Labour Brokers and the “Assign Services Case”

The Assign Services case on the “deeming” provision in the Labour Relations Act is apparently due to be heard in February by the Constitutional Court with a judgement expected in April 2018. This ruling has a material impact on all employers who use employees through a labour broker.

As a reminder, the original ruling in the Labour Appeal Court (now being appealed in the Constitutional Court) held that employees deemed to be employees of the employer under the Labour Relations Act were solely the employers of the end client and not employers of the Labour Broker (or other party) with whom they were contracted. This ruling created an odd situation where employees held a contract with one party and were managed by that party, but were actually employers only of another party with whom they had no contract of employment.

Essential Services Ruling

Essential Services Ruling – Social Work, ResCare, Protective Workshops and Day Care

All Social Work Services and services to ResCare, Protective Workshops and Day Care have been legislated as essential services. This means individuals employed in these industries are not permitted to strike!

Section 23(2) of the Constitution of the Republic of South Africa, 1996 (“the Constitution”) states that… “Every worker has the right… (c) to strike.”

Section 65 (1) (d) (i) of the LRA states that… “No person may take part in a strike… if that person is engaged… in an essential service”.

An ‘essential service’ is defined in section 213 of the Act as:
I. a service the interruption of which endangers the life, personal safety or health of the whole or any part of the population; the Parliamentary service; the South African Police Service.

Having considered the written and oral submissions of the parties, as well as the applicable law referred to above, the Panel were of the view that the following services should be designated as essential:

  • Mental health care
  • Diagnostic assessments of new referrals in respect of people with intellectual and psychiatric disabilities
  • Psychological assessments
  • Therapeutic counselling services or any other counselling services
  • Mental health crisis management
  • Court preparation and assistance for victims who fall within the category of “users”
  • Rehabilitation services
  • Treatment (including assistance with adherence to medication)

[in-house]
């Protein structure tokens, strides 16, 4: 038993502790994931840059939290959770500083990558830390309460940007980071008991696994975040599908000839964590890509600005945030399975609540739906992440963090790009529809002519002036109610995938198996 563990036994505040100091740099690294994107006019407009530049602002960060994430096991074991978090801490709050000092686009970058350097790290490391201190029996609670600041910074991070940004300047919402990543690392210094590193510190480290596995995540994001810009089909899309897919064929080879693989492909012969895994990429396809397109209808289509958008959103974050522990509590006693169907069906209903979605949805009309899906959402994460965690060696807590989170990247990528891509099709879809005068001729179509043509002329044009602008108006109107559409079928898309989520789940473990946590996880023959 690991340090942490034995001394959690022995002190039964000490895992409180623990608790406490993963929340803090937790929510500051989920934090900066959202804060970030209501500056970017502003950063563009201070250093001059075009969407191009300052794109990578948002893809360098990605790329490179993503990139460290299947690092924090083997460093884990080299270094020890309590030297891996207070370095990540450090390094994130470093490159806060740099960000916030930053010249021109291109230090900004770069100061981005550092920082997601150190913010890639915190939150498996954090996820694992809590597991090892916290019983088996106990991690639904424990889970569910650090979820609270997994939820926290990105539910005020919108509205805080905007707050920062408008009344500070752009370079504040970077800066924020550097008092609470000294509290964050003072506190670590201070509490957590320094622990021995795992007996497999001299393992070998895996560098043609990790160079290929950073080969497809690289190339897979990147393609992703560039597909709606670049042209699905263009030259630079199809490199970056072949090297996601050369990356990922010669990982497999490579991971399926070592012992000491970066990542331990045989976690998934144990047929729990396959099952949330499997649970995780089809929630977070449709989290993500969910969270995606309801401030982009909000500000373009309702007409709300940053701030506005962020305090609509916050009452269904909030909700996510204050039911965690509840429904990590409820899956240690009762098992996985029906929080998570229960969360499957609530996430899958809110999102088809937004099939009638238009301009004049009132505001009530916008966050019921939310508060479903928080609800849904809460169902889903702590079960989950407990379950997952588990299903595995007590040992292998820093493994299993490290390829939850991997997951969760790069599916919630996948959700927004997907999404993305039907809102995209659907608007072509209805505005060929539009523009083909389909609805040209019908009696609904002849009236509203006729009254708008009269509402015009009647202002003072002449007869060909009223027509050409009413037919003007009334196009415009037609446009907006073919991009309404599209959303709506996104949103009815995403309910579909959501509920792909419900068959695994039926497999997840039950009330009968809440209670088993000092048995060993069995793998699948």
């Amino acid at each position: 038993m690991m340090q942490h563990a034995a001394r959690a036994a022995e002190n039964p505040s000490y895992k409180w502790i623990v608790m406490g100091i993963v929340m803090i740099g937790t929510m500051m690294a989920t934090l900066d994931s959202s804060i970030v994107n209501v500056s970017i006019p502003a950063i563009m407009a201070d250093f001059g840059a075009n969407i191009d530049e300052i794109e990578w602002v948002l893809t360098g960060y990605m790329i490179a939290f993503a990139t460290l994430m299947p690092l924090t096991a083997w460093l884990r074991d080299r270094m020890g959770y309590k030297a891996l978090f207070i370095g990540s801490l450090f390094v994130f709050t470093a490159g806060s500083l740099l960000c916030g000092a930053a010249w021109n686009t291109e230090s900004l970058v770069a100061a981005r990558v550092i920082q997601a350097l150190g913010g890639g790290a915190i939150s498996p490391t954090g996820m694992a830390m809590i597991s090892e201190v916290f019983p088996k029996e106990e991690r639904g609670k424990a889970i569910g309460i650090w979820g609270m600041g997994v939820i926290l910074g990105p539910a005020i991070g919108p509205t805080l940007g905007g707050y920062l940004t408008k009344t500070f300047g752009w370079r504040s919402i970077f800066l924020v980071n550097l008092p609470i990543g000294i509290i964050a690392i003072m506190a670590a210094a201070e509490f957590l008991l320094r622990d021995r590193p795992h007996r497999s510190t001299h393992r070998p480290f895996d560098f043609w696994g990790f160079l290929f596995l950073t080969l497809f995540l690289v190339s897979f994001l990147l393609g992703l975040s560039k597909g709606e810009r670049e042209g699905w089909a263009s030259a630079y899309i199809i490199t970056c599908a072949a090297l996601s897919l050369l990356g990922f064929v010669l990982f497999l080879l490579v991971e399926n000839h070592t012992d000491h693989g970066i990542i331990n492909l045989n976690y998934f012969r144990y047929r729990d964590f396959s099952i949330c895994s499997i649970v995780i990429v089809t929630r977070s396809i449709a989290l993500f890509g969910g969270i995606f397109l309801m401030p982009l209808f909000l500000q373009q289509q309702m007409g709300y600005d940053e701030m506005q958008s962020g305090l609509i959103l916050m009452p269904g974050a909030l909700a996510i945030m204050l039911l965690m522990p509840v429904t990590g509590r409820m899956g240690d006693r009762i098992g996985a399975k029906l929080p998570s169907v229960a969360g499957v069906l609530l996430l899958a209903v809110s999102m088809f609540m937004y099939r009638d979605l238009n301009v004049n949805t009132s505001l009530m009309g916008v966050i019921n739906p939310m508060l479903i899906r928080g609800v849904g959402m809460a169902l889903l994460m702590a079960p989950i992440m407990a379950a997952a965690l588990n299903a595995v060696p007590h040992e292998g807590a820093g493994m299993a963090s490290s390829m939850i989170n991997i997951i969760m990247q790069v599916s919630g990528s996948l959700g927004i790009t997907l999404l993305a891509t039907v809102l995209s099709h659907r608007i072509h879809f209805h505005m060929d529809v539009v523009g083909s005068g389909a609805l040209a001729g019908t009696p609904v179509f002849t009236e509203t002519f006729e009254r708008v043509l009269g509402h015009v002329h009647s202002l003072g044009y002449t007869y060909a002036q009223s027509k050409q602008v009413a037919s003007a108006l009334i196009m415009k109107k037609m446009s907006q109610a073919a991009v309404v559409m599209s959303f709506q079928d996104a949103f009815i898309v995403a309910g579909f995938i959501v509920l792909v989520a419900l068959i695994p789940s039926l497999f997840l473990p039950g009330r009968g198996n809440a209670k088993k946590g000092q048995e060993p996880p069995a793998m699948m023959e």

• Training (only to the extent that it is offered to the mental health users)

Potential Changes to Employment Legislation

In November 2017, the Department of Labour released three amendment bills for comment. Should they be implemented they would have an impact on employment relationships. This article serves to act as pre-warning to watch this space over the coming months.

  1. Basic Conditions of Employment – proposed changes include:
    1. Provide for daily wage payments for certain employees
    2. Repeal the provisions dealing with sectoral determinations and create transitional arrangements for sectoral determinations
    3. Extend the jurisdiction of the CCMA
    4. Extend labour inspector powers to Unemployment Insurance and National Minimum Wage enforcement
  2. Labour Relations – proposed changes include:
    1. Provide for the extension of funding agreements
    2. Provide for picketing arrangements
    3. Provide for a ratified minimum service
    4. Extend the meaning of “ballot”
  3. National Wage Amendment Bill (discussed in detail in the first article of this newsletter)
    1. Provide for a National Minimum Wage
    2. Establish a National Minimum Wage commission
    3. Provide for a review and annual adjustment of the National Minimum Wage
    4. Provide for exemption from paying the National Minimum Wage
    5. Provide for transitional arrangements for farm and domestic workers

National Minimum Wage Bill

On Friday, 17 November 2017 the Department of Labour published the National Minimum Wage Bill, 2017 (“the NMW Bill”) and the Basic Conditions of Employment Amendment Bill (“the BCEA Bill”) for public comment, pertinent aspects of both are discussed below.

The National Minimum Wage Bill, 2017

The purpose of the NMW Bill is to advance social economic development and social justice by improving the wages of the lowest paid employees, by protecting employees from unreasonably low wages, by preserving the value of the national minimum wage and by promoting collective bargaining and supporting economic policy.

In order to achieve the aforementioned goals, the NMW Bill seeks to provide for a national minimum wage and establish a National Minimum Wage Commission (“the Commission”) which is intended to implement the provisions of the National Minimum Wage Act, 2017 (“the Act”).

The NMW Bill, in its current form, specifies a national minimum wage of R20,00 for each ordinary hour worked. The NMW Bill further specifies that farm workers, domestic workers and workers employed on an expanded public works programme should be paid a minimum wage of R18,00, R15,00 and R11,00 per hour, respectively. Workers who have concluded learnership agreements will also be entitled to allowances, depending on their qualifications, ranging from R301,01 to R1 755,84 per week.